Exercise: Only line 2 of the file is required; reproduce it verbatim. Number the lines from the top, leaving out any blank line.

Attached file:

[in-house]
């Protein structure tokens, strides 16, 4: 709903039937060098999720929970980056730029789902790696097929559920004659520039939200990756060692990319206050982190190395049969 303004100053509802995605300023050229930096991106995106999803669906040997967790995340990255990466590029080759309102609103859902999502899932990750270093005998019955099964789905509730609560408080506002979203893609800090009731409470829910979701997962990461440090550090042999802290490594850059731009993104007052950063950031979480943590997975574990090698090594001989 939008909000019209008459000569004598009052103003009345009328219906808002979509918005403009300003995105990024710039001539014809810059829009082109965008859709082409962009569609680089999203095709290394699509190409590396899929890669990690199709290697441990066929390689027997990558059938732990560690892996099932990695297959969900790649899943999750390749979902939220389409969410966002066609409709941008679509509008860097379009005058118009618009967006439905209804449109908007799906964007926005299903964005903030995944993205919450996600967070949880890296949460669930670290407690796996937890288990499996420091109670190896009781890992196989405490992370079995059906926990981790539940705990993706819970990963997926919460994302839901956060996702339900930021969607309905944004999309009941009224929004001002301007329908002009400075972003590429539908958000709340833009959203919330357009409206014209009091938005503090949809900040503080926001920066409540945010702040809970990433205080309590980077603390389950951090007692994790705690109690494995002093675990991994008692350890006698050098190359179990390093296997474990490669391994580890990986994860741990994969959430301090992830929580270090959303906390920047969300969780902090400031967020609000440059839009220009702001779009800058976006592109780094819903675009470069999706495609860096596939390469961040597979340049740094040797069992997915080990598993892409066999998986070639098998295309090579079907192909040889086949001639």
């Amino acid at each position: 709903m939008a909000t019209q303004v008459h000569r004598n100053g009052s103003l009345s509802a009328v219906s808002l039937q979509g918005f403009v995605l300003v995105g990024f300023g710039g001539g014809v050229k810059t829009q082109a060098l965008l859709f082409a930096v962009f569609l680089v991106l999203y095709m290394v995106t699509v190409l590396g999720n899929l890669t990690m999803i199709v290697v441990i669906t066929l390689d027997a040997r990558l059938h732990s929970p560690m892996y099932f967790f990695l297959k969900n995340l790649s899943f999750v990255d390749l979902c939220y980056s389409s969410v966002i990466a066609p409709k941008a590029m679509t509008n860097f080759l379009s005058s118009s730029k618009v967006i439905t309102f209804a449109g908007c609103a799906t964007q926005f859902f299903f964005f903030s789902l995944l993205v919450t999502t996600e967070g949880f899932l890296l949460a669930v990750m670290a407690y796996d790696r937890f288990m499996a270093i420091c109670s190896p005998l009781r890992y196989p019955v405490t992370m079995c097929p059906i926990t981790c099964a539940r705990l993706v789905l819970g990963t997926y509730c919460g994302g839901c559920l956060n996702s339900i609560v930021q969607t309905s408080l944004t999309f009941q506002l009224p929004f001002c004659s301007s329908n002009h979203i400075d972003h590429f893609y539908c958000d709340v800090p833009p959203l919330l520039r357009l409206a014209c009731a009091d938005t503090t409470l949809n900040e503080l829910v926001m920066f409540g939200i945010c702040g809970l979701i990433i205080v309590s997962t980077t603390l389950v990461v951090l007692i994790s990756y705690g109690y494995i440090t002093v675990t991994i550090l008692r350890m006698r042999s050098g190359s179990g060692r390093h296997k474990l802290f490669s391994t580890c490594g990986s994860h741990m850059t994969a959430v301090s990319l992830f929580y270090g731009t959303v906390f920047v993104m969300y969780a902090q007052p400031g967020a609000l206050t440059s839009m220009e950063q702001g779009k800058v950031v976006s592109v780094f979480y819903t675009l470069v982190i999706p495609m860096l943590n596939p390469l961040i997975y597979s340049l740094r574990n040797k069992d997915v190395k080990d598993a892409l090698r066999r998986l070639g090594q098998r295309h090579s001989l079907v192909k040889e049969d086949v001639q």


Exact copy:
């Protein structure tokens, strides 16, 4: 709903039937060098999720929970980056730029789902790696097929559920004659520039939200990756060692990319206050982190190395049969 303004100053509802995605300023050229930096991106995106999803669906040997967790995340990255990466590029080759309102609103859902999502899932990750270093005998019955099964789905509730609560408080506002979203893609800090009731409470829910979701997962990461440090550090042999802290490594850059731009993104007052950063950031979480943590997975574990090698090594001989 939008909000019209008459000569004598009052103003009345009328219906808002979509918005403009300003995105990024710039001539014809810059829009082109965008859709082409962009569609680089999203095709290394699509190409590396899929890669990690199709290697441990066929390689027997990558059938732990560690892996099932990695297959969900790649899943999750390749979902939220389409969410966002066609409709941008679509509008860097379009005058118009618009967006439905209804449109908007799906964007926005299903964005903030995944993205919450996600967070949880890296949460669930670290407690796996937890288990499996420091109670190896009781890992196989405490992370079995059906926990981790539940705990993706819970990963997926919460994302839901956060996702339900930021969607309905944004999309009941009224929004001002301007329908002009400075972003590429539908958000709340833009959203919330357009409206014209009091938005503090949809900040503080926001920066409540945010702040809970990433205080309590980077603390389950951090007692994790705690109690494995002093675990991994008692350890006698050098190359179990390093296997474990490669391994580890990986994860741990994969959430301090992830929580270090959303906390920047969300969780902090400031967020609000440059839009220009702001779009800058976006592109780094819903675009470069999706495609860096596939390469961040597979340049740094040797069992997915080990598993892409066999998986070639098998295309090579079907192909040889086949001639």